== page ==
Meghalaya is a state with almost 70 per cent of geographical area under forest cover but what is not taken into account is how 40 per cent of this forest cover has degraded into open forests and shrubs. There are many reasons for the widespread  land degradation which are tied to key environmental issues which need immediate addressal. Deforestation, mining and shifting agriculture (jhuming) have been hugely responsible for many of the environmental concerns of the state. This is where the role of CLLMP comes in as the project tries to find solutions through various interventions.

Types of Degradation


Deforestation is one of the environmental concerns in the state. Unregulated and unchecked logging has rid the state of much of its forest cover.

Deforestation in Jaintia Hills, Meghalaya

One of the key issues is the absence of clear resource use policies. There is lack of clarity on ownership rights of resources which only adds to the problem along with an unclear land use policy. This issue is extremely contentious and with much of the land owned by private individuals, traditional bodies and clans, it is difficult to check widespread deforestation. It should be noted that forest-rich states are usually forest- dependent states with a big chunk of the rural population dependent on forest resources, it is important to find the correct line to draw to determine how conservation efforts can benefit both sides. Mining as a hot topic has come to the forefront, especially since the NGT ban on rat- hole mining since 2014. Meghalaya is coal rich and has an estimated 599 million tonnes of coal reserves.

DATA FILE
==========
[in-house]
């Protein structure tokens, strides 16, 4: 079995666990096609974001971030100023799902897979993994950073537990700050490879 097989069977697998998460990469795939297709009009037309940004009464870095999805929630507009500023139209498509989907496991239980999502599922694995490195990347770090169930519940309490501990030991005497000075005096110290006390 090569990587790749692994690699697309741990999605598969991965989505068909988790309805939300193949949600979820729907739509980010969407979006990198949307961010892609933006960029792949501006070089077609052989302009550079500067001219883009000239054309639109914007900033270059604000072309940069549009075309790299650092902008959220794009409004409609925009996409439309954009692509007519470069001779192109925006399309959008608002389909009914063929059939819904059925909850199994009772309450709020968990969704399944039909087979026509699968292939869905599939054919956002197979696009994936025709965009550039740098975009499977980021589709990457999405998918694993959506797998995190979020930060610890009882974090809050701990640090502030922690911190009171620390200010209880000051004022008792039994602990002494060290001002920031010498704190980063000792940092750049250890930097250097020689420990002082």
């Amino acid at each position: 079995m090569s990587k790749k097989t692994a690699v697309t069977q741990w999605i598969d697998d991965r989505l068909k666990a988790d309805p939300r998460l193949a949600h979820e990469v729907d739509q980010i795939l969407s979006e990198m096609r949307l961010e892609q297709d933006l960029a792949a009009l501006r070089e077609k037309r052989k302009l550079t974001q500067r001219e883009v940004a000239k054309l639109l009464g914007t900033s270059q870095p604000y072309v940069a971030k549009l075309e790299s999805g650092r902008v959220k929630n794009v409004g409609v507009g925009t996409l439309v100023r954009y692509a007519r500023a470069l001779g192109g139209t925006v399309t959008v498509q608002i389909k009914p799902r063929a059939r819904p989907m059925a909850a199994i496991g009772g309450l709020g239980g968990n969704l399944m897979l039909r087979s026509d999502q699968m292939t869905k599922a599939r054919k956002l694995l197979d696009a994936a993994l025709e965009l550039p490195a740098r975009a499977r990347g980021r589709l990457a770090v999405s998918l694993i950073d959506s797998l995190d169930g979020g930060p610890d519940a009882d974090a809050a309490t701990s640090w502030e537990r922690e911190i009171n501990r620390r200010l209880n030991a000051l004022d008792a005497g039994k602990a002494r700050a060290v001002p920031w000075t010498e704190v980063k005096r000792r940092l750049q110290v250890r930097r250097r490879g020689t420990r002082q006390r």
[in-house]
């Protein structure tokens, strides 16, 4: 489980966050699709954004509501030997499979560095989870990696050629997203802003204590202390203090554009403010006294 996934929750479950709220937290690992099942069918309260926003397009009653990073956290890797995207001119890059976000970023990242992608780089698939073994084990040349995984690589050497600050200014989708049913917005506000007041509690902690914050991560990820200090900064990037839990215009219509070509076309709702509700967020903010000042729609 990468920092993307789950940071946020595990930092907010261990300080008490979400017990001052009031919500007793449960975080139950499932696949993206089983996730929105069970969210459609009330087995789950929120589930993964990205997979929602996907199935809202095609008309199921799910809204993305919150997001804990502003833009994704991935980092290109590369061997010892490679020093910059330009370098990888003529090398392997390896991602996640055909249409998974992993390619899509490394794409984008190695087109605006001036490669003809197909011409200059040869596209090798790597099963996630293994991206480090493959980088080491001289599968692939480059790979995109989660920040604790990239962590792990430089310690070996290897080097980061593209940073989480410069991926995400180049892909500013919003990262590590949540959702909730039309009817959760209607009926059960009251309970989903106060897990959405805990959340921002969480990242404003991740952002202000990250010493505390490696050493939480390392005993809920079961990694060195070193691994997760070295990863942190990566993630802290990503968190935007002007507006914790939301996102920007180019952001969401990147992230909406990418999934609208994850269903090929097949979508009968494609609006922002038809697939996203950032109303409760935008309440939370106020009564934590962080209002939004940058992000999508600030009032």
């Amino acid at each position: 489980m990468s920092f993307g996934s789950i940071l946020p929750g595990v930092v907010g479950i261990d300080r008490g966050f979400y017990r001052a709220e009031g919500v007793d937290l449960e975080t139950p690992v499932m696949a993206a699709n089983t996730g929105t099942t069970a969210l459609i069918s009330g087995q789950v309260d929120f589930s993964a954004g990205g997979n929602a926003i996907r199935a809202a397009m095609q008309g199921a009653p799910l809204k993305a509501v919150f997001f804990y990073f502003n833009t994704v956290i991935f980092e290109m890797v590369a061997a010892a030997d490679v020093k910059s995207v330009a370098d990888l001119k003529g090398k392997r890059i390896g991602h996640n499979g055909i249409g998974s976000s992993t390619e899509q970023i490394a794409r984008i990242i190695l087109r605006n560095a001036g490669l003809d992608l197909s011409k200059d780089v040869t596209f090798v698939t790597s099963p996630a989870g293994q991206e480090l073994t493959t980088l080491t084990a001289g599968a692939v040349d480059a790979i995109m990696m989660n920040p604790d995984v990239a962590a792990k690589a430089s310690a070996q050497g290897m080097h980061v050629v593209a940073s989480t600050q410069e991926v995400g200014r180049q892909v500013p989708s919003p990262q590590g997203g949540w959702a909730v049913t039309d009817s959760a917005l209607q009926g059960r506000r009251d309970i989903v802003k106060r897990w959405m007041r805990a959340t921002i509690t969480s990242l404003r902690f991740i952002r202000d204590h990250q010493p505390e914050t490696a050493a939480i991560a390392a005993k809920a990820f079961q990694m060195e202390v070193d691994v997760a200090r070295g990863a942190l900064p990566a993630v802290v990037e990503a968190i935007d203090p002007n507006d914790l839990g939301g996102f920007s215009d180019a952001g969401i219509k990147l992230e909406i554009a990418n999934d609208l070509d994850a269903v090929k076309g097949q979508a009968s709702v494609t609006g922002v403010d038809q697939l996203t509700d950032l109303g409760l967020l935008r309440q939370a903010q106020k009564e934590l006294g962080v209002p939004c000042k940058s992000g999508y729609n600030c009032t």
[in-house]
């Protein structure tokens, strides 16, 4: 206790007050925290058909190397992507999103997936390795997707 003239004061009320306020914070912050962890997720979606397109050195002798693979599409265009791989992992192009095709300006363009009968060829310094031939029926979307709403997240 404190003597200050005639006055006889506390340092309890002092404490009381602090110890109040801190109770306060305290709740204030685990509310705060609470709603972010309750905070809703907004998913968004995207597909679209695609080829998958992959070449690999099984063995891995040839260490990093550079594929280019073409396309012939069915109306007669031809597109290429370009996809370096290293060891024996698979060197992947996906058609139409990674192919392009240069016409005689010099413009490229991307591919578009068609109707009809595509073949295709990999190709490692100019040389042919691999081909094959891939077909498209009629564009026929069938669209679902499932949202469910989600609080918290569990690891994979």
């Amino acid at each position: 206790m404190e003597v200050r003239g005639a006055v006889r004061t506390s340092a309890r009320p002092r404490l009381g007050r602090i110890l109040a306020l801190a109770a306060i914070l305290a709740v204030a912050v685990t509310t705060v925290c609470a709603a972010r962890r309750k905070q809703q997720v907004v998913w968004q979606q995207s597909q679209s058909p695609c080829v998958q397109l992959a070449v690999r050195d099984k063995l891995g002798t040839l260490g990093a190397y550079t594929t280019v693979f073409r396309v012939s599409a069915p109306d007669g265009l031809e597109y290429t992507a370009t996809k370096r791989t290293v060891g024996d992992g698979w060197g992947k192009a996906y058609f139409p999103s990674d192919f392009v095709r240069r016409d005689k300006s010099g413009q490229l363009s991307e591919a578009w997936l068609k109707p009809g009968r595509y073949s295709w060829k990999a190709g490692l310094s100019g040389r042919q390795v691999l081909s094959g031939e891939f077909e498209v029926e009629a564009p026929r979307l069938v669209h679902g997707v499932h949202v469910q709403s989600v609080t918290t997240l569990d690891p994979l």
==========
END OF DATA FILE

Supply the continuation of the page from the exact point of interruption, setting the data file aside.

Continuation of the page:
Coal mining in Jaintia Hills, Meghalaya

Indiscriminate and unchecked mining has caused widespread degradation of land which has not only affected the soil but also the acid drainage into water bodies is a matter of huge cause of concern. Rat-hole mining not only causes damage to the environment but also poses a threat to human lives which include multiple health hazards. Shifting cultivation, commonly known as Jhuming is practiced in many parts of Meghalaya.

Jhum cultivation in Nokrek area of West Garo Hills Distict, Meghalaya

The jhum cycle used to be longer than 15 years in order to enable regeneration of forests before the same land was cultivated again, but at the rate it is being practiced, mainly due to increase in population, the land does not get time to recover. It results in soil erosion, degradation and low productivity of land while also killing essential micro- organisms. At the backdrop of large scale land degradation in various parts of the state, a key factor during the initial phase of CLLMP is creating awareness. This is crucial and this creates the foundation for the implementation of the project.